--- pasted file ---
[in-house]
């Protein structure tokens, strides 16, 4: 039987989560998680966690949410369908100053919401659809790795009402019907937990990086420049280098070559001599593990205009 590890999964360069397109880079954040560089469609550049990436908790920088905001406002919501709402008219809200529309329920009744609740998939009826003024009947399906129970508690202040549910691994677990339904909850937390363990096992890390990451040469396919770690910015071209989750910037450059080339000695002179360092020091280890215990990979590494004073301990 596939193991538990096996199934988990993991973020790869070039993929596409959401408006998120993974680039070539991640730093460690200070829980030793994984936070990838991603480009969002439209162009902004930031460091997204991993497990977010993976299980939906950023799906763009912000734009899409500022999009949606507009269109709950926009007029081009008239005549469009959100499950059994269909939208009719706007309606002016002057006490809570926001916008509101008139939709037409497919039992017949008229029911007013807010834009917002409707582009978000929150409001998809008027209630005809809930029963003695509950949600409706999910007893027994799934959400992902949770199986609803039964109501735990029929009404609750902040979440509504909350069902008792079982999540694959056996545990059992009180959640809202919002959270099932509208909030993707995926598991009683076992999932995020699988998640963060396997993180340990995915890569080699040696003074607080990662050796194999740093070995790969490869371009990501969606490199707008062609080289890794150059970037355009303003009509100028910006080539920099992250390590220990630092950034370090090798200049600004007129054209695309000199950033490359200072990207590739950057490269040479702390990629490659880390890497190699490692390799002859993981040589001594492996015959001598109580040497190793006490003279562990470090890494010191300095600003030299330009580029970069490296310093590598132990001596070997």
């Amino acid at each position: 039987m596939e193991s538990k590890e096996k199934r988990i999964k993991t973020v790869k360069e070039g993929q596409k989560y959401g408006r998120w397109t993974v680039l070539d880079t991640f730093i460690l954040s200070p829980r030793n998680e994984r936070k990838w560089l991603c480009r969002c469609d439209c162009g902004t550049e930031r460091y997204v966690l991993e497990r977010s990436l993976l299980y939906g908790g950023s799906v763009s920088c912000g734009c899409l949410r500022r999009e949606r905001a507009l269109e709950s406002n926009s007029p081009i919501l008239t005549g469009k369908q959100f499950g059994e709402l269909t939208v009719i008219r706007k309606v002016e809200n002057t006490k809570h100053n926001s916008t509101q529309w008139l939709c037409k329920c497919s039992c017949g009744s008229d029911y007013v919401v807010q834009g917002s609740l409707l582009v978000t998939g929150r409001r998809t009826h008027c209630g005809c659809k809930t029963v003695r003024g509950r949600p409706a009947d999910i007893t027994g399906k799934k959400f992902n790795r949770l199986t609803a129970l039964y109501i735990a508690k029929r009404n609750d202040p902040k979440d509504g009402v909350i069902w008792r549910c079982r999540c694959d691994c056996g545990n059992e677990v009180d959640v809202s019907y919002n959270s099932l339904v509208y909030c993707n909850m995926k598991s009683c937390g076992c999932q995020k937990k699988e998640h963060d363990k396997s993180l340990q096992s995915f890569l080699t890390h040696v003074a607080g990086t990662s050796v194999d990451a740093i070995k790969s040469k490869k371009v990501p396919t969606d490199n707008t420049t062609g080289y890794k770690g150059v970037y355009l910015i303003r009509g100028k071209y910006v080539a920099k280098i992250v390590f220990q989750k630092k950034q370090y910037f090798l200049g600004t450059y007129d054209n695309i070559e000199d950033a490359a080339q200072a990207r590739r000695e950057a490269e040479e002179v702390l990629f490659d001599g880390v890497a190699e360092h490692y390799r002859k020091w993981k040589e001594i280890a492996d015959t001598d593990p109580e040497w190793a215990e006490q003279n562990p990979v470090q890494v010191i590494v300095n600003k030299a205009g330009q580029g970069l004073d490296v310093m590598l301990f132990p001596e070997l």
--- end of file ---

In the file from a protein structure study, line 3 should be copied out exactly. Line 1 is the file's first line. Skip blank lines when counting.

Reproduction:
């Amino acid at each position: 039987m596939e193991s538990k590890e096996k199934r988990i999964k993991t973020v790869k360069e070039g993929q596409k989560y959401g408006r998120w397109t993974v680039l070539d880079t991640f730093i460690l954040s200070p829980r030793n998680e994984r936070k990838w560089l991603c480009r969002c469609d439209c162009g902004t550049e930031r460091y997204v966690l991993e497990r977010s990436l993976l299980y939906g908790g950023s799906v763009s920088c912000g734009c899409l949410r500022r999009e949606r905001a507009l269109e709950s406002n926009s007029p081009i919501l008239t005549g469009k369908q959100f499950g059994e709402l269909t939208v009719i008219r706007k309606v002016e809200n002057t006490k809570h100053n926001s916008t509101q529309w008139l939709c037409k329920c497919s039992c017949g009744s008229d029911y007013v919401v807010q834009g917002s609740l409707l582009v978000t998939g929150r409001r998809t009826h008027c209630g005809c659809k809930t029963v003695r003024g509950r949600p409706a009947d999910i007893t027994g399906k799934k959400f992902n790795r949770l199986t609803a129970l039964y109501i735990a508690k029929r009404n609750d202040p902040k979440d509504g009402v909350i069902w008792r549910c079982r999540c694959d691994c056996g545990n059992e677990v009180d959640v809202s019907y919002n959270s099932l339904v509208y909030c993707n909850m995926k598991s009683c937390g076992c999932q995020k937990k699988e998640h963060d363990k396997s993180l340990q096992s995915f890569l080699t890390h040696v003074a607080g990086t990662s050796v194999d990451a740093i070995k790969s040469k490869k371009v990501p396919t969606d490199n707008t420049t062609g080289y890794k770690g150059v970037y355009l910015i303003r009509g100028k071209y910006v080539a920099k280098i992250v390590f220990q989750k630092k950034q370090y910037f090798l200049g600004t450059y007129d054209n695309i070559e000199d950033a490359a080339q200072a990207r590739r000695e950057a490269e040479e002179v702390l990629f490659d001599g880390v890497a190699e360092h490692y390799r002859k020091w993981k040589e001594i280890a492996d015959t001598d593990p109580e040497w190793a215990e006490q003279n562990p990979v470090q890494v010191i590494v300095n600003k030299a205009g330009q580029g970069l004073d490296v310093m590598l301990f132990p001596e070997l």